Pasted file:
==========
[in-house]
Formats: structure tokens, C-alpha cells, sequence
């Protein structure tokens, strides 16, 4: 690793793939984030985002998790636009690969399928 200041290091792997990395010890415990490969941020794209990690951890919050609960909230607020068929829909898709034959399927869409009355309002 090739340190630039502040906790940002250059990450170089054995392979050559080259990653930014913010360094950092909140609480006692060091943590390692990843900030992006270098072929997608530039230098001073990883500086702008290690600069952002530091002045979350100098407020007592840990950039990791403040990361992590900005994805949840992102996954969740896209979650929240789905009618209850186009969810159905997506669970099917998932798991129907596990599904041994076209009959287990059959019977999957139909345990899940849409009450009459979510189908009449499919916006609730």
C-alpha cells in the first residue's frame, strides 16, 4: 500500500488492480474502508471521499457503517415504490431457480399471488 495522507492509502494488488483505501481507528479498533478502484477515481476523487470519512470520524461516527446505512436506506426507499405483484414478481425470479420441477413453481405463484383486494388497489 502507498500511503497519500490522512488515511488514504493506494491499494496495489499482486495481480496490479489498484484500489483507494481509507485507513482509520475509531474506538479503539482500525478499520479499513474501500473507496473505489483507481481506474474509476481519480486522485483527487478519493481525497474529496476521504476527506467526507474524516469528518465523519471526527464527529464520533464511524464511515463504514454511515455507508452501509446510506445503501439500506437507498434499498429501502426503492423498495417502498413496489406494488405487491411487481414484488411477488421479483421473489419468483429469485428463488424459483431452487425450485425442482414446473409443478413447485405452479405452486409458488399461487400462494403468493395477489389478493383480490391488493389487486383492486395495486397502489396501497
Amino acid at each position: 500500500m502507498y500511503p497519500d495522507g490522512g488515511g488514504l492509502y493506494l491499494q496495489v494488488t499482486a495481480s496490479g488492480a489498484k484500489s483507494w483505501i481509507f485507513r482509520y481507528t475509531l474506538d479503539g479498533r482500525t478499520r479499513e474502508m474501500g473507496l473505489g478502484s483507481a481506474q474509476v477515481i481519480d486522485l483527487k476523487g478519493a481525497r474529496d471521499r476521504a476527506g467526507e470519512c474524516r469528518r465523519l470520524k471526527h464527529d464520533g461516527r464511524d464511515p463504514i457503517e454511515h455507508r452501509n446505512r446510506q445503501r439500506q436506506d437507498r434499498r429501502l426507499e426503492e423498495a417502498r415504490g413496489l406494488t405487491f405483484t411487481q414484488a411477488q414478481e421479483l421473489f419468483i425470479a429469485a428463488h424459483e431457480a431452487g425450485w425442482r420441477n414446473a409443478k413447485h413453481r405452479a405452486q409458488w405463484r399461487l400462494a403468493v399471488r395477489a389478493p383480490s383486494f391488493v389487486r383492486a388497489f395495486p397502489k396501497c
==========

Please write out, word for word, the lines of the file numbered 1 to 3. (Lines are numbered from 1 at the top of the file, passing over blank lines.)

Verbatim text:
[in-house]
Formats: structure tokens, C-alpha cells, sequence
């Protein structure tokens, strides 16, 4: 690793793939984030985002998790636009690969399928 200041290091792997990395010890415990490969941020794209990690951890919050609960909230607020068929829909898709034959399927869409009355309002 090739340190630039502040906790940002250059990450170089054995392979050559080259990653930014913010360094950092909140609480006692060091943590390692990843900030992006270098072929997608530039230098001073990883500086702008290690600069952002530091002045979350100098407020007592840990950039990791403040990361992590900005994805949840992102996954969740896209979650929240789905009618209850186009969810159905997506669970099917998932798991129907596990599904041994076209009959287990059959019977999957139909345990899940849409009450009459979510189908009449499919916006609730």